At that time I also belonged to a NYC zendo that met in the village. When visiting NYC I stayed with a fellow student who lived on Maiden Lane in a the financial district. I went to NY the Friday after the Tuesday attack. That Friday afternoon I found myself at an Indian restaurant in midtown, talking with fellow patrons: one man from India said emotionally “I moved to the US to get away from religious violence!”

I remember my part of the conversation was saying that this incident showed that the US was part of the world, and not separate from the forces and consequences of history.

I guess I was in the tasteful minority who took that lesson to heart.

The response you so insightfully analyzed is in keeping with another conversation with colleagues right after the attack. As the city and the federal government shut down, I invited my stranded colleagues to my nearby house to share a lunch of ratatouille I’d made the day before of the late summer’s produce.

We were all hanging around the TV in my living room when it occurred to me that the US defense strategy would have to change. No sooner than I had said that the incident proved that the controversial Star Wars weaponry was not fit for current threats than some talking head on television stated that this just proved how necessary Star Wars was! My jaw dropped.

But so it has gone ever since: one disastrous response has followed another for more than twenty years and we are now a people left without effective rights, political choices, a real economy, or any sense of national community. These very dark days will only get darker.

Expand full comment

So much truth. However two things come to mind - 1. the fundamental corruption of the American values by the cabal of bankers who control our monetary system and hence our policy agendas - wars are profitable and for that reason intentional. Not the sin of the American people who end up as fodder most of the time. Furthermore citizens United has made it hard to ‘vote the bums out’ - those civil servants who are bought and paid for). 2. As an American living abroad what is (or used to be) an exceptional trait of being American was the ‘can-do’ attitude of my compatriots and the encouragement shown to them by fellow citizens. American positivity is impressive (once it doesn’t become arrogance). But it was focused on helping one achieve their own goals, not imposing the unwanted goals of others. It took living abroad to see the uniqueness of that Americanism. It’s exactly that trait that gives me hope we will rise from the ashes. But as Substack writer Will Shryver so eloquently stated - the ashes come first.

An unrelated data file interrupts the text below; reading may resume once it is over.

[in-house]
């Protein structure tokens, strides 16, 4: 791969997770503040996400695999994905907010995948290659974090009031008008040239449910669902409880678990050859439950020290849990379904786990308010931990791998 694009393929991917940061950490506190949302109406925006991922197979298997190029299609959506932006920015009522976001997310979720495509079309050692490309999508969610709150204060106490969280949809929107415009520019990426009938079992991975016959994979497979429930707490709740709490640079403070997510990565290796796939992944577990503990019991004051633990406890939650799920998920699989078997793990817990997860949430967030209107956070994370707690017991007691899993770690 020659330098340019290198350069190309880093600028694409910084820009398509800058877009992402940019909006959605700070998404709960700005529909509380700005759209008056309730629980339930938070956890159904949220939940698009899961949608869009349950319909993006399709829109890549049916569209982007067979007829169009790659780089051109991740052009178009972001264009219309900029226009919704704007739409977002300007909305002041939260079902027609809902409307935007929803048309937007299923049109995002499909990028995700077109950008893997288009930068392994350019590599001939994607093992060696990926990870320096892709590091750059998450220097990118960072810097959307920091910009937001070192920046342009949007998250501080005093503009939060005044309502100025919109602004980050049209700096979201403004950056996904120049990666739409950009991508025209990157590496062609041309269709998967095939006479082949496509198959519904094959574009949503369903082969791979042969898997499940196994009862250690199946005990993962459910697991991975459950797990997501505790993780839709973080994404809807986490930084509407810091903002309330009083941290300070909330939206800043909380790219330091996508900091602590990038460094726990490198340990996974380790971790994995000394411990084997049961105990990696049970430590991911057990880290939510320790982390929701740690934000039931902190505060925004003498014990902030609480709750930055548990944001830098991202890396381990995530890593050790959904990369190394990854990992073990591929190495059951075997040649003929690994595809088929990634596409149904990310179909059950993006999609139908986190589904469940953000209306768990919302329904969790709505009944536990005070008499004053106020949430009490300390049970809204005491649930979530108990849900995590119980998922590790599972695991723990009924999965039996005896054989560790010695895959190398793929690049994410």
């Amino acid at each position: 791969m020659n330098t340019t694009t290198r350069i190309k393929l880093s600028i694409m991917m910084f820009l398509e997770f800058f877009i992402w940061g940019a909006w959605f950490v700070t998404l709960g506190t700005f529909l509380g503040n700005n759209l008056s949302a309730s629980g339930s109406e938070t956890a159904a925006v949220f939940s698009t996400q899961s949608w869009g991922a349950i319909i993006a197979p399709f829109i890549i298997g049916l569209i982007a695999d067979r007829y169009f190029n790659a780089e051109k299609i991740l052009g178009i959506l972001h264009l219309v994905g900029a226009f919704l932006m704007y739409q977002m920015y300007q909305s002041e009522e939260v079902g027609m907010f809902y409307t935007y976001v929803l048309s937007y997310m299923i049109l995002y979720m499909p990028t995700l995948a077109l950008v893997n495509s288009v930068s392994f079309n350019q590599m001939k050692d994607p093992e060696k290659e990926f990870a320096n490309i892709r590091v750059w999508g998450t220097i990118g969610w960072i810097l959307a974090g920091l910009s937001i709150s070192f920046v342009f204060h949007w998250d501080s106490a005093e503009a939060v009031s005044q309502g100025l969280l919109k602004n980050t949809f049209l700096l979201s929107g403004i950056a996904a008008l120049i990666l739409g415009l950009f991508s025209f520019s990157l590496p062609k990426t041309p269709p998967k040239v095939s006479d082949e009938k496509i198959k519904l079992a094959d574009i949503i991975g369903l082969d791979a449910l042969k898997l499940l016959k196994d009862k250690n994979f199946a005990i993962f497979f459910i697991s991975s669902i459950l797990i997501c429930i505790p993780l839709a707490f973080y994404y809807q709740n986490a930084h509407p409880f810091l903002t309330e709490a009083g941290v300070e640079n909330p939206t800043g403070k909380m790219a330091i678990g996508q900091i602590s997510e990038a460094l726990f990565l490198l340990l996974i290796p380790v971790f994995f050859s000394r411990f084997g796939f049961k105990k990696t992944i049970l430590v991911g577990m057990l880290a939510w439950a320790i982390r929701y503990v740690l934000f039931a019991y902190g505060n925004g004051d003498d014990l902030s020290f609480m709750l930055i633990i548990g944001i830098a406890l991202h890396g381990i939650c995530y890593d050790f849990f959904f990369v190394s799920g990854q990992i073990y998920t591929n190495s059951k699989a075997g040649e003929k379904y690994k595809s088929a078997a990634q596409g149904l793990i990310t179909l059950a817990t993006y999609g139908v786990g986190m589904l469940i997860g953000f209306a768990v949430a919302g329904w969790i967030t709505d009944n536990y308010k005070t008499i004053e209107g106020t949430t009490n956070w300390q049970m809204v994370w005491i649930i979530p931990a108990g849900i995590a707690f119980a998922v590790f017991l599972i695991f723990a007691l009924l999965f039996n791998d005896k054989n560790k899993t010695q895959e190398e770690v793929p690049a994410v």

Expand full comment

Unfortunately ignorance is actually taught in American schools. Students are left believing that only they and their American compatriots matter, that there is no reason to learn about the rest of the World. If that sense of pride of position is inculcated at a very early age than what chance is there of ever accepting America's realistic position in the World?

Expand full comment

Can't help but observe Neil Howes' book The 4th Turning is Here (fresh in my mind as I just completed it) annotate this very well and outline what it might look like in the decades ahead. No guarantees that America will survive in its present ideological form, but it also may, as it responds to crises with a coming together when least expected.

Expand full comment

Well-reasoned article Patrick, and I still think the worse is yet to come as I'm not optimistic, in the least.

I started reading a masterpiece of a book this week, which I purchased several years ago, and at times, my stomach would cramp up in anger at the path the U.S. has taken for trying to rule the world and dominate even outer space. The book is titled: "The Globalization Of NATO" by the astute scholar, Mahdi Darius Mazemroaya, which can be purchased at https://www.globalresearch.ca, or the publisher, https://www.claritypress.com (where I'll purchase P.L.'s latest book) and was published in 2012. NATO was bad enough then, but much worse now, thanks to the strong arm tactics of "Uncle Sam." You all know it already, or wouldn't be on this website.

Maybe I'm just a historical dilettante but if my understanding of the German philosopher/historian, Oswald Spengler (discredited by the Toynbee crowd on world history), but Spengler was correct on his analysis of Cultures and Civilizations in recorded history which I call a Vertical Pendulum. The Rise and Fall of Civilizations and Cultures.

So now, Blinken goes to Ukraine to tell his brethren, the foolish looking comedian clad in GI Joe attire that Crazy Joe B. is giving Zelensky and his "cronies" another billion bucks of our tax dollars.

Man, I thought I'd be getting a more substantial increase in my Social Security check next year.

John & Nisha Whitehead are doing a fantastic job at the Rutherford Institute. He's a genuine Constitutional lawyer, unlike the fraudulent compulsive liar, known as the "Dronebama" in impolite circles. His latest article, is titled: "The Next Crisis Is Anyone's Guess, But The Government Is Ready To Lockdown The Nation" which you can read at www.rutherford.org

American Exceptionalism, folks.............at it's worse!

Expand full comment

Deeply thought through, PL. Soon to be travelling across North America - I'll be drawing comparisons between Canada and the US and with other nations with which I have some familiarity. Listening carefully, observing with eyes wide open, saying little... I'm not an Alexis de Tocqueville - but might I refer you to Peter CAREY's brilliant novel "Parrot and Olivier in America" (published in 2009) and based on that insightful observer during his travels and studies in the first half of the 19th-century. Ursula K Le Guin wrote an amusing review in praise of the book published in January 2010 - which I have just found online.

Expand full comment

I am unsure of the answers to the two questions posed at the end, but climate change may supersede the agency of everyone involved.

Expand full comment

Stuart and Elizabeth Ewen have an interesting book: Channels of Desire. Their argument is that the new migrants felt more American than Americans, due to media, etc. Maybe of interest? Or, maybe, you are familiar with this book.

Expand full comment

This is a brilliant piece of work. Well done! And thank you.

I especially appreciated this line:

"One may not care for Donald Trump or for Robert F. Kennedy, Jr., but that is not my concern here. Whatever one thinks of them, they are trying to speak in a new political language—the post-exceptionalist language all American must learn."

Well said!

Expand full comment